Just months after suffering a major data breach that impacted tens of thousands of charity donors, Brisbane-based telemarketer Pareto Phone has collapsed – leaving more than 100 workers out of a job.
Until recently, Pareto Phone served as a third-party tele-fundraising supplier that called supporters and collected donations for dozens of Australian charities.
In April, the company found itself at the centre of a cyber incident which resulted in tens of thousands of donors’ personal information being leaked to the dark web – including dates of birth and contact details.
Now, much of the company’s online presence has vanished, with its website, phone number, Google business profile and social media page on LinkedIn currently deactivated.
Approximately six months on from the attack – which impacted such charities as The Cancer Council, The Fred Hollows Foundation, Médecins Sans Frontières (MSF) and more – Pareto’s sudden collapse has left its staff shocked and waiting for answers.
As reported by the ABC, Pareto workers were abruptly told on Thursday they no longer had a job.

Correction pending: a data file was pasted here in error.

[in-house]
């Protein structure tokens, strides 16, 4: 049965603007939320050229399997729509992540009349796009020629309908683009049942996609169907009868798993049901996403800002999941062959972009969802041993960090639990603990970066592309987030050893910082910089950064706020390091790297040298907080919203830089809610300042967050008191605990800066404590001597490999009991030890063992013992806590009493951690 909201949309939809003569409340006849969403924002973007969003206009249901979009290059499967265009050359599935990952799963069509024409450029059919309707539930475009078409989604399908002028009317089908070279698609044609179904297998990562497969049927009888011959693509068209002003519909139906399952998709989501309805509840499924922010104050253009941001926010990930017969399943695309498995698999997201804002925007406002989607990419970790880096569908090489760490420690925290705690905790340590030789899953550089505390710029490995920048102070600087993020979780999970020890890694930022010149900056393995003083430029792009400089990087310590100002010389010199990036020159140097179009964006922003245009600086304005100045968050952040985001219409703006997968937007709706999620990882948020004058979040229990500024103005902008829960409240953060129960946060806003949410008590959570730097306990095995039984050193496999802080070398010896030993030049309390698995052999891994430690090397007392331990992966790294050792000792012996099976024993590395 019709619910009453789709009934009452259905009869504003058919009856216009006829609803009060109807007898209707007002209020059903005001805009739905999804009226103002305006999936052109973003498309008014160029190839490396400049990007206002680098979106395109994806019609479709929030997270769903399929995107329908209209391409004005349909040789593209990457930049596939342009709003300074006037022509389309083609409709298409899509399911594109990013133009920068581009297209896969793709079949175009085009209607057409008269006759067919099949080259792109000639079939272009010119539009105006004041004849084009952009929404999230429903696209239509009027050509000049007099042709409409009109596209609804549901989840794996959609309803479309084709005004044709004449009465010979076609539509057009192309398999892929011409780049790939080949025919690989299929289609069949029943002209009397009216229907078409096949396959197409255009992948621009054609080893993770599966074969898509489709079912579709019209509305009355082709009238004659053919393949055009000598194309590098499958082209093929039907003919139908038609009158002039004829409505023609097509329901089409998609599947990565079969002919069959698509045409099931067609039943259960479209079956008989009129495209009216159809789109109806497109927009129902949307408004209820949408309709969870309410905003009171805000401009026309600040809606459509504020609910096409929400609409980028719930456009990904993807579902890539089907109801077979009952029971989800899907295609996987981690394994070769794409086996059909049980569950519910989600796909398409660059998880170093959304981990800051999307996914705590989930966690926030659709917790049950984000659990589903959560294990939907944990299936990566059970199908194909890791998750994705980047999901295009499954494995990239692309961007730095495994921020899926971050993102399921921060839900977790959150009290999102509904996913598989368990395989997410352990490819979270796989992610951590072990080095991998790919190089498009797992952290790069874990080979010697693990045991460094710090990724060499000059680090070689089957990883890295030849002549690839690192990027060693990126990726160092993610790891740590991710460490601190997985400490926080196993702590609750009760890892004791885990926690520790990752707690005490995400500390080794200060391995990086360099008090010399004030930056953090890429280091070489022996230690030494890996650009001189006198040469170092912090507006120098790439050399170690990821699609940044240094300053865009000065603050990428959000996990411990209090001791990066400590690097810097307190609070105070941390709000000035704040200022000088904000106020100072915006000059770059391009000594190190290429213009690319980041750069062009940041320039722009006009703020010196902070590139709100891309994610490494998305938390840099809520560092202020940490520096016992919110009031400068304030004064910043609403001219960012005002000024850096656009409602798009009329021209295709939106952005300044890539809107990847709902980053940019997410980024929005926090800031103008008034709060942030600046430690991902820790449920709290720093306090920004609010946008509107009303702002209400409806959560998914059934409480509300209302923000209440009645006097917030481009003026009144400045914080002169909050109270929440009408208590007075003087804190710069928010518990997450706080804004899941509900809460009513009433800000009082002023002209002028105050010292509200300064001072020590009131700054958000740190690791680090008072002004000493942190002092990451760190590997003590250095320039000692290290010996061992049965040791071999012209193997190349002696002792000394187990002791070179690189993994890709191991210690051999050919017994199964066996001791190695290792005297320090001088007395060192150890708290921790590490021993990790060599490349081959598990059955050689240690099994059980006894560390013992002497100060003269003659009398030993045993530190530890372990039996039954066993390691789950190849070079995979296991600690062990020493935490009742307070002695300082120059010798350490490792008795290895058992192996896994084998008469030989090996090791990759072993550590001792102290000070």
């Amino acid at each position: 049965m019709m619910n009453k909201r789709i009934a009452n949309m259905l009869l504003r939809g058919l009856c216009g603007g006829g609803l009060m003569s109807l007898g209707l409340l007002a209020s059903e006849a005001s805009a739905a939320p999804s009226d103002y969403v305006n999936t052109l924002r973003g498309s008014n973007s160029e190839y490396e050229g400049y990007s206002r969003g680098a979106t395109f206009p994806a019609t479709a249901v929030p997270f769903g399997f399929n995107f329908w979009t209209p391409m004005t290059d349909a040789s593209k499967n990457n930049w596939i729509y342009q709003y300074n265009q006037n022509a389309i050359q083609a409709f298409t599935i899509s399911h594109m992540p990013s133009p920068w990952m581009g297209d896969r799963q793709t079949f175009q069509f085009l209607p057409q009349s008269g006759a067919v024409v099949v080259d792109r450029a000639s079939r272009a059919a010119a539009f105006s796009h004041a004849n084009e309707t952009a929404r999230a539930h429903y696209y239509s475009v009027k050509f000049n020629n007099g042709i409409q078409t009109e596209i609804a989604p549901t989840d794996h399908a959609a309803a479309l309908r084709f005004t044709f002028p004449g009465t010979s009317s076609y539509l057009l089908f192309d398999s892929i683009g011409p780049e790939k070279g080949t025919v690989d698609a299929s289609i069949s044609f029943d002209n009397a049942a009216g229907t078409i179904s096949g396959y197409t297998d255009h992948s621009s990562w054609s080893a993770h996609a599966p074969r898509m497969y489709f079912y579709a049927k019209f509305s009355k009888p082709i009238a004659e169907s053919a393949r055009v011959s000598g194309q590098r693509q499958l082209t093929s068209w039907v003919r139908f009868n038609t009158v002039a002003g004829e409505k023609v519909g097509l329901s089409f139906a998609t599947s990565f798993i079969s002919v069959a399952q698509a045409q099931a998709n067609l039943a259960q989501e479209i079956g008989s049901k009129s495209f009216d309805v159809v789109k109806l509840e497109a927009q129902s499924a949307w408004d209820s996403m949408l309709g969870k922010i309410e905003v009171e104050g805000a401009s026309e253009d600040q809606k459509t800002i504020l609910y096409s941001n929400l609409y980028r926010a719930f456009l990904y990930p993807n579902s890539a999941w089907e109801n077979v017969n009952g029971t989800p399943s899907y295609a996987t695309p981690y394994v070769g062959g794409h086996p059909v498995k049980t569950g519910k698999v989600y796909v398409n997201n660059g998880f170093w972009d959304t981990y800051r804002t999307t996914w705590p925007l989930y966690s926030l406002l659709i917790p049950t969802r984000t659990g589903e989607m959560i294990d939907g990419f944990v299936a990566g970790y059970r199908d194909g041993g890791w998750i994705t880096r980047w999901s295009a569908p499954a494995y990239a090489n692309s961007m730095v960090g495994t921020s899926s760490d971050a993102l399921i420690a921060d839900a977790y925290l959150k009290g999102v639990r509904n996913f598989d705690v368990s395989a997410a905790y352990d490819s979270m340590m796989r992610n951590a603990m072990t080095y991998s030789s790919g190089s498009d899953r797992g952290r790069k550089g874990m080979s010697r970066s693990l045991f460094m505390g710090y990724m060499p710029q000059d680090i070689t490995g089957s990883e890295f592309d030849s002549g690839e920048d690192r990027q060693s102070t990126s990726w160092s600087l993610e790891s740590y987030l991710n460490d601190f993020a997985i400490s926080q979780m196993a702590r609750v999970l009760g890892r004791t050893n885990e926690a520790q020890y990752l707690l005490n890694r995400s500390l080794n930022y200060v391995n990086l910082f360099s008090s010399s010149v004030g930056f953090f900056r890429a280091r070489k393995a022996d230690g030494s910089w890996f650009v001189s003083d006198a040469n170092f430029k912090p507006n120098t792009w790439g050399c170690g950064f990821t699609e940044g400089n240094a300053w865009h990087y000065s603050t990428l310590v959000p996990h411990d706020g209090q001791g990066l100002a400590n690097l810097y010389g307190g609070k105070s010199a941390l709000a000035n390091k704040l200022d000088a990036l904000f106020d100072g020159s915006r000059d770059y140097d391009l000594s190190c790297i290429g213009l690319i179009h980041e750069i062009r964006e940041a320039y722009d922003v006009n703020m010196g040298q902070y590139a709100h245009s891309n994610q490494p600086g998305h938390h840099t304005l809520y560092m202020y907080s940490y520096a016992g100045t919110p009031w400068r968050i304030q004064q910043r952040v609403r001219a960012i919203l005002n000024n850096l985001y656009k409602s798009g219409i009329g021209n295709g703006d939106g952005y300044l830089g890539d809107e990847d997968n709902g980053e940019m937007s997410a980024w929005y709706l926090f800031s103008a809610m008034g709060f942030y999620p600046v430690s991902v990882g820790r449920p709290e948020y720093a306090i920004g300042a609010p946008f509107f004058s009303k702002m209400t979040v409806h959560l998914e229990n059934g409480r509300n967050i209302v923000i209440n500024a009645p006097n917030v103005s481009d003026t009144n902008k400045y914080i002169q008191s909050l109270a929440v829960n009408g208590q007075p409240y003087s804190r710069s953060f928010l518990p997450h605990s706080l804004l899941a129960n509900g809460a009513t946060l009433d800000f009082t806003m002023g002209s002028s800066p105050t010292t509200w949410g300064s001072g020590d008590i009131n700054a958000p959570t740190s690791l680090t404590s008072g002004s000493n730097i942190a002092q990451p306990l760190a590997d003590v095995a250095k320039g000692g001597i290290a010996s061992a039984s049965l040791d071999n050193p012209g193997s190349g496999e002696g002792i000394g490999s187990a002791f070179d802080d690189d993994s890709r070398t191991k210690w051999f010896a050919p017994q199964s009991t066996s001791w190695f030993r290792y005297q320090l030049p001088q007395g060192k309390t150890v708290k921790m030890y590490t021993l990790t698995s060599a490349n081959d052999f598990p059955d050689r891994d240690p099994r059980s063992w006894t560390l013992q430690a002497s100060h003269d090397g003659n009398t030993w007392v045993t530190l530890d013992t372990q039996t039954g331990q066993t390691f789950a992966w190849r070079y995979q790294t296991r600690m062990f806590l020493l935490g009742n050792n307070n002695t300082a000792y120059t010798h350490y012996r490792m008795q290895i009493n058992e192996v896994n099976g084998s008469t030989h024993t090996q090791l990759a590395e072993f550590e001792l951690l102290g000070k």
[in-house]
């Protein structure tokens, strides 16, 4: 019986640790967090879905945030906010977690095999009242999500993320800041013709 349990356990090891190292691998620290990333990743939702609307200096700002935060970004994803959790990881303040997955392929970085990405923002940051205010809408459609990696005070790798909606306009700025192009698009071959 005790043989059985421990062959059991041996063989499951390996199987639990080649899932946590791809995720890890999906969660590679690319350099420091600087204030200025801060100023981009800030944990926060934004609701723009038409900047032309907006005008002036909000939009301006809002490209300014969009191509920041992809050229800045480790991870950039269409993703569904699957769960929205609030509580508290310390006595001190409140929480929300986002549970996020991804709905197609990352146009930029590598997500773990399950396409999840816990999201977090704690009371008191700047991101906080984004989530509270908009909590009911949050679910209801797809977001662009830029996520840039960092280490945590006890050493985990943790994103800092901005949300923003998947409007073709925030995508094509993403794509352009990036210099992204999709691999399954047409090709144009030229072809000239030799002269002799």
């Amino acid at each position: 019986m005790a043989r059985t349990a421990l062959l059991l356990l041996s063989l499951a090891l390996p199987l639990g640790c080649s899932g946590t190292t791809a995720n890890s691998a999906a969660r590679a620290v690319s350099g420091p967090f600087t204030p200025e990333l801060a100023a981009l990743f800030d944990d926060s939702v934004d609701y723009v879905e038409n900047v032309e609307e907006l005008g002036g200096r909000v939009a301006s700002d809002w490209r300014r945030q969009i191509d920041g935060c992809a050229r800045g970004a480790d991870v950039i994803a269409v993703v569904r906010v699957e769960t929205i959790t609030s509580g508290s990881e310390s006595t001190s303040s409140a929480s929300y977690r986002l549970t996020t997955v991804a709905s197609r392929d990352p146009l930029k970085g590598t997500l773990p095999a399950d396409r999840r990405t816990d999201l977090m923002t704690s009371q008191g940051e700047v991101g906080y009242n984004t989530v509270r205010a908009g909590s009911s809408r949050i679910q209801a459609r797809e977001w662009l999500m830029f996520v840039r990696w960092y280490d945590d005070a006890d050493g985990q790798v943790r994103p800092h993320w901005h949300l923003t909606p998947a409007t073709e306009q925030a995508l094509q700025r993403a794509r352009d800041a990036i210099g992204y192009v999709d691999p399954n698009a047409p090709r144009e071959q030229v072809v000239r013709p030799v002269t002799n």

“They didn't give any of the longest-serving employees a heads up about it,” an anonymous ex-employee told the ABC.
“It's pulled the rug out from under their feet."
Furthermore, it was later found sensitive employee information had also been leaked during the attack – including police checks, child support documents, HR incidents, immigration sponsorship details, COVID-19 vaccination credentials, and notably, tax file numbers, passports, and licences.
At the time of writing, Pareto has reportedly neglected to contact ex-employees about whether their details were exposed during the hack.
The company is currently under investigation by Australia’s privacy watchdog, the Office of the Australian Information Commissioner (OAIC), amid accusations the company failed to meet Australian privacy standards.
In August, when charities were told their supporters were affected by the data breach, many companies expressed surprise and disappointment over how long Pareto had held onto their data.
“MSF has not worked with Pareto Phone for almost five years,” said an MSF spokesperson.
"Under the Australian Privacy Principles, organisations must take reasonable steps to destroy personal information data that is no longer required.”
Furthermore, an ex-employee told the ABC Pareto’s data-handling practices were notably lacking, stating a client would send through “millions of rows of data” which she didn’t remember “being removed” from the system during her employment.
If privacy laws were indeed breached, Pareto could face a maximum penalty of $50 million.
Pareto and its parent company Merchant Place did not respond to Information Age’s request for comment.